Research Shows That Girls and Women Are Missing Onscreen and Behind the Scenes Worldwide

New research released today from the Geena Davis Institute on Gender and Media shows that we have a long way to go in our depictions of girls and women onscreen in family-friendly movies. It also showed that countries around the world must do a better job of employing women because, when they do, we see more women and girls onscreen.

Geena Davis, who is pushing so hard for gender equity in films, said the following about the new research:

“Women are seriously under-represented across nearly all sectors of society around the globe, not just on-screen, but for the most part we’re simply not aware of the extent. And media images exert a powerful influence in creating and perpetuating our unconscious biases. However, media images can also have a very positive impact on our perceptions. In the time it takes to make a movie, we can change what the future looks like. There are woefully few women CEOs in the world, but there can be lots of them in films. How do we encourage a lot more girls to pursue science, technology and engineering careers? By casting droves of women in STEM, politics, law, and other professions today in movies.”


In their previous research, Dr. Stacy L. Smith, Marc Choueiti, & Dr. Katherine Pieper at the USC Annenberg School of Communications, looked at G, PG and PG-13 rated movies that were released in the US. For this study, done by the same researchers, they looked to see if the gender disparity that we see in the US is also the same around the world. (The data set includes a content analysis of gender roles in popular films across the ten most profitable territories internationally: Australia, Brazil, China, France, Germany, India, Japan, Russia, South Korea, and the United Kingdom. They also analyzed US/UK co-productions and used US films as a point of reference for comparison.) Films had to be theatrically released between January 1, 2010 and May 1, 2013.

Here are some of the findings:

Girls and women are missing. There are 2.24 male characters for every female character. Only 30.9% of the speaking characters are female. China, Germany, Korea, and the UK have the highest depictions of female characters. Korea has the highest percentage of female leads or co-leads. UK films that are not co-productions with the US have a much better rate of gender parity. As the study notes, “as U.S. studio money comes in, females are pushed out.”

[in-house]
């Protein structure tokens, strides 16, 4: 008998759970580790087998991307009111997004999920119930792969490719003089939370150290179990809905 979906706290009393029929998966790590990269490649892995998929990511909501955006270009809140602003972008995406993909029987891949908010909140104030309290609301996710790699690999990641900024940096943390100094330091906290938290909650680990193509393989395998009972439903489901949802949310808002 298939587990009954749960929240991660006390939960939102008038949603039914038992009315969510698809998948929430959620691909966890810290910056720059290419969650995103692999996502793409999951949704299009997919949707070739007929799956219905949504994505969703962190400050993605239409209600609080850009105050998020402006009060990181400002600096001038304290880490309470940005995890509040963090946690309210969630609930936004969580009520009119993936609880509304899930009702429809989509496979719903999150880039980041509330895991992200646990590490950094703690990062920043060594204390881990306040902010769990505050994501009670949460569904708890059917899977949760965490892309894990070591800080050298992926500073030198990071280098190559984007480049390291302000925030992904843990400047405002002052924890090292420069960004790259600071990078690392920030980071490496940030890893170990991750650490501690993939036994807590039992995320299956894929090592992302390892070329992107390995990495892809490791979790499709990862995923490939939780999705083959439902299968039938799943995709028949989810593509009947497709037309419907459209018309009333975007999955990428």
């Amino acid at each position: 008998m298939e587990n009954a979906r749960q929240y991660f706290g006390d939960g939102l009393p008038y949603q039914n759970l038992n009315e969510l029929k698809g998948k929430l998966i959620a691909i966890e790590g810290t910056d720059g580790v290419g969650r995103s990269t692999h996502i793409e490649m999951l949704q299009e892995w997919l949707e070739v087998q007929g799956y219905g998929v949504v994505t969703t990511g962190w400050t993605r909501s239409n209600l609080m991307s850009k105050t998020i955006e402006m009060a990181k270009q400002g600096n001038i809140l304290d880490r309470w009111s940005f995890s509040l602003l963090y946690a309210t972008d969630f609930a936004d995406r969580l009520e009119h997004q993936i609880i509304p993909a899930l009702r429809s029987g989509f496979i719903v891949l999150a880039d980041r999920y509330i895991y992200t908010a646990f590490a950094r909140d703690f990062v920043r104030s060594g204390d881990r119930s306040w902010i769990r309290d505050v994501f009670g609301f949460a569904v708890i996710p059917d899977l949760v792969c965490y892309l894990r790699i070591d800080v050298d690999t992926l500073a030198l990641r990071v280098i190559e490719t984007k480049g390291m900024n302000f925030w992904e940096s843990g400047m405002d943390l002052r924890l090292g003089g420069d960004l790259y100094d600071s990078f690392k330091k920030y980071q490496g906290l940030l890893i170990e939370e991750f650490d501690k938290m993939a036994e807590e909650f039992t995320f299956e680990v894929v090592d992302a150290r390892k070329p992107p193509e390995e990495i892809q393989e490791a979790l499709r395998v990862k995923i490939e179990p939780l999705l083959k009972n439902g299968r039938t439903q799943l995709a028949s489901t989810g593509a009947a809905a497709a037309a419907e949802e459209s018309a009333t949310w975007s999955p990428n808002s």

Action adventure had the fewest females.

There is a crisis in women directors across the globe. Out of 1,452 filmmakers, 20.5% were women, but just 7% were directors. 19.5% of the writers were women, as were 22.7% of the producers. France, Japan, Russia, the US, and Korea had zero women directors working on these films. The best employers were the UK, with 27.3% women directors and 58.8% women writers.

When there are women working as director and/or writer, the number of women on screen increases. Women-directed films had 6.8% more females on screen than male-directed films, while women-written films had 7.5% more female presence than male-written films.

Female characters are sexualized all across the globe. Women wear more revealing clothing, are thinner, and are more likely to be partially or fully naked. Comments about characters’ appearance were five times as likely to be directed at female characters than at male characters.

You are just as likely to be sexualized in a film if you are 13 or if you are 39.

All across the globe, women are underrepresented as part of the work force, while male characters are seen more often in positions of power. For example: Women are seen as just 10% of the politicians, 5% of judges, 0% of partners in law firms, and 13.9% of business executives. The only female politician that was powerful in the whole data set was Margaret Thatcher in The Iron Lady. And forget seeing women in STEM jobs. When characters held those positions, 88.4% were men and 11.6% were women. This calculates into a gender ratio of 7.6 STEM males to every 1 STEM female.

Here’s the brutal conclusion:

“A call to change is crucial. Girls and women comprise 50% of the world’s population, but represent far less of the international film populace. Asking filmmakers to create more roles for girls and women is not asking for the impossible. Instead, adding girls and women to stories means conceptualizing a fictional world that looks startlingly like the one we already inhabit.

Second, a call to be creative is necessary. Female characters can and should easily fill an equivalent share of the workforce and clout positions across industries simply through the imaginations of their creators. Conceiving of female CEOs, politicians, lawyers, judges, and doctors is the work of a creative-writing moment, but could have important and lasting consequences for the next generation.

Despite these limitations [of the survey sample size], the present study offers a unique glance at the gendered nature of film content worldwide. The opportunity to usher in a new reality is close at hand, however. Equipping and catalyzing storytellers to counter decades of stereotypical media portrayals is one place to start. After all, filmmakers make more than just movies, they make choices. Those choices could be for balance, for less sexualization, and for more powerful female roles. The choice could be for gender equality.”

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